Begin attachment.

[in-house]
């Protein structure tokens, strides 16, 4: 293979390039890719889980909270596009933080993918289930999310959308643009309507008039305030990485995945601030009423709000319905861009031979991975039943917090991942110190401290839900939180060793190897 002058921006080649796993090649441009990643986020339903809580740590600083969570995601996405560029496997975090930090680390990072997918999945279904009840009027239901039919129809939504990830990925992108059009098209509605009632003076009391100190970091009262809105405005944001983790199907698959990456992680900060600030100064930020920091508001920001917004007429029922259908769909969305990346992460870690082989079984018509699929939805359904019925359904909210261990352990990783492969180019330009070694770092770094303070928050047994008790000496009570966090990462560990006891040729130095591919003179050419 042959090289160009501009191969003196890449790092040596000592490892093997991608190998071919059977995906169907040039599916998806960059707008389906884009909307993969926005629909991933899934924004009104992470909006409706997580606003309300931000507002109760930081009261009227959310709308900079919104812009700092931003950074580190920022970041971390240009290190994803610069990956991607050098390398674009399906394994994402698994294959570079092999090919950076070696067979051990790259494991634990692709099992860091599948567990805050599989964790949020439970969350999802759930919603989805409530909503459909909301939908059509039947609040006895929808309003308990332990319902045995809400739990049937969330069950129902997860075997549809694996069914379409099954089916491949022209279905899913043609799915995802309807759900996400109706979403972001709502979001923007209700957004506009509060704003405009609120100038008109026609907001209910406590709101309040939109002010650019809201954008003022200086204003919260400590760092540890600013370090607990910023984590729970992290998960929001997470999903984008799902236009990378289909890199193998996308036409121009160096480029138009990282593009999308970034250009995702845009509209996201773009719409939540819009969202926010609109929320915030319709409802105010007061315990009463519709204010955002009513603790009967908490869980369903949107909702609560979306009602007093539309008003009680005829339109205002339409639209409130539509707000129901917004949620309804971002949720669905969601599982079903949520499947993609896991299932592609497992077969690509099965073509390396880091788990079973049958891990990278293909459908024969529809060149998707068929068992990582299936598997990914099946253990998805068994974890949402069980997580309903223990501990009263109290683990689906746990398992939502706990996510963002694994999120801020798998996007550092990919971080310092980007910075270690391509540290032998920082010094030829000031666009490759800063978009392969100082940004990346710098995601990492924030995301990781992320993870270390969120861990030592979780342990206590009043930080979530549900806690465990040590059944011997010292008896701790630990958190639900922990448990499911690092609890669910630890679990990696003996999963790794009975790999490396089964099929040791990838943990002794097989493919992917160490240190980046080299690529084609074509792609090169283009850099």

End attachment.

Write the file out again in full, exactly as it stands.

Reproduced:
[in-house]
């Protein structure tokens, strides 16, 4: 293979390039890719889980909270596009933080993918289930999310959308643009309507008039305030990485995945601030009423709000319905861009031979991975039943917090991942110190401290839900939180060793190897 002058921006080649796993090649441009990643986020339903809580740590600083969570995601996405560029496997975090930090680390990072997918999945279904009840009027239901039919129809939504990830990925992108059009098209509605009632003076009391100190970091009262809105405005944001983790199907698959990456992680900060600030100064930020920091508001920001917004007429029922259908769909969305990346992460870690082989079984018509699929939805359904019925359904909210261990352990990783492969180019330009070694770092770094303070928050047994008790000496009570966090990462560990006891040729130095591919003179050419 042959090289160009501009191969003196890449790092040596000592490892093997991608190998071919059977995906169907040039599916998806960059707008389906884009909307993969926005629909991933899934924004009104992470909006409706997580606003309300931000507002109760930081009261009227959310709308900079919104812009700092931003950074580190920022970041971390240009290190994803610069990956991607050098390398674009399906394994994402698994294959570079092999090919950076070696067979051990790259494991634990692709099992860091599948567990805050599989964790949020439970969350999802759930919603989805409530909503459909909301939908059509039947609040006895929808309003308990332990319902045995809400739990049937969330069950129902997860075997549809694996069914379409099954089916491949022209279905899913043609799915995802309807759900996400109706979403972001709502979001923007209700957004506009509060704003405009609120100038008109026609907001209910406590709101309040939109002010650019809201954008003022200086204003919260400590760092540890600013370090607990910023984590729970992290998960929001997470999903984008799902236009990378289909890199193998996308036409121009160096480029138009990282593009999308970034250009995702845009509209996201773009719409939540819009969202926010609109929320915030319709409802105010007061315990009463519709204010955002009513603790009967908490869980369903949107909702609560979306009602007093539309008003009680005829339109205002339409639209409130539509707000129901917004949620309804971002949720669905969601599982079903949520499947993609896991299932592609497992077969690509099965073509390396880091788990079973049958891990990278293909459908024969529809060149998707068929068992990582299936598997990914099946253990998805068994974890949402069980997580309903223990501990009263109290683990689906746990398992939502706990996510963002694994999120801020798998996007550092990919971080310092980007910075270690391509540290032998920082010094030829000031666009490759800063978009392969100082940004990346710098995601990492924030995301990781992320993870270390969120861990030592979780342990206590009043930080979530549900806690465990040590059944011997010292008896701790630990958190639900922990448990499911690092609890669910630890679990990696003996999963790794009975790999490396089964099929040791990838943990002794097989493919992917160490240190980046080299690529084609074509792609090169283009850099």